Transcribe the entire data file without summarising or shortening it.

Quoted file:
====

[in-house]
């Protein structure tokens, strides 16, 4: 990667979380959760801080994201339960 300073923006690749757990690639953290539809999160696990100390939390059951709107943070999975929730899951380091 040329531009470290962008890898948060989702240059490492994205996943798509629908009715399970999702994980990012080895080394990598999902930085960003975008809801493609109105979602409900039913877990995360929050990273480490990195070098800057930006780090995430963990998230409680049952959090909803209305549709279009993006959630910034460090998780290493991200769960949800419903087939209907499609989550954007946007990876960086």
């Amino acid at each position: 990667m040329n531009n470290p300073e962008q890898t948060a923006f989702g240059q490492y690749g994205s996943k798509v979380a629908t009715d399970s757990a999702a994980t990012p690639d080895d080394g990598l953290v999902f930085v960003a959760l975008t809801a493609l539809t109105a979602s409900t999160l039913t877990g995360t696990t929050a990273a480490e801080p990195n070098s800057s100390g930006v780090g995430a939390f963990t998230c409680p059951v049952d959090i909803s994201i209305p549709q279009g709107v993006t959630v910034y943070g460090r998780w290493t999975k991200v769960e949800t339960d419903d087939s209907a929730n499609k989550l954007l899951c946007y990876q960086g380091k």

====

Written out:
[in-house]
């Protein structure tokens, strides 16, 4: 990667979380959760801080994201339960 300073923006690749757990690639953290539809999160696990100390939390059951709107943070999975929730899951380091 040329531009470290962008890898948060989702240059490492994205996943798509629908009715399970999702994980990012080895080394990598999902930085960003975008809801493609109105979602409900039913877990995360929050990273480490990195070098800057930006780090995430963990998230409680049952959090909803209305549709279009993006959630910034460090998780290493991200769960949800419903087939209907499609989550954007946007990876960086």
């Amino acid at each position: 990667m040329n531009n470290p300073e962008q890898t948060a923006f989702g240059q490492y690749g994205s996943k798509v979380a629908t009715d399970s757990a999702a994980t990012p690639d080895d080394g990598l953290v999902f930085v960003a959760l975008t809801a493609l539809t109105a979602s409900t999160l039913t877990g995360t696990t929050a990273a480490e801080p990195n070098s800057s100390g930006v780090g995430a939390f963990t998230c409680p059951v049952d959090i909803s994201i209305p549709q279009g709107v993006t959630v910034y943070g460090r998780w290493t999975k991200v769960e949800t339960d419903d087939s209907a929730n499609k989550l954007l899951c946007y990876q960086g380091k």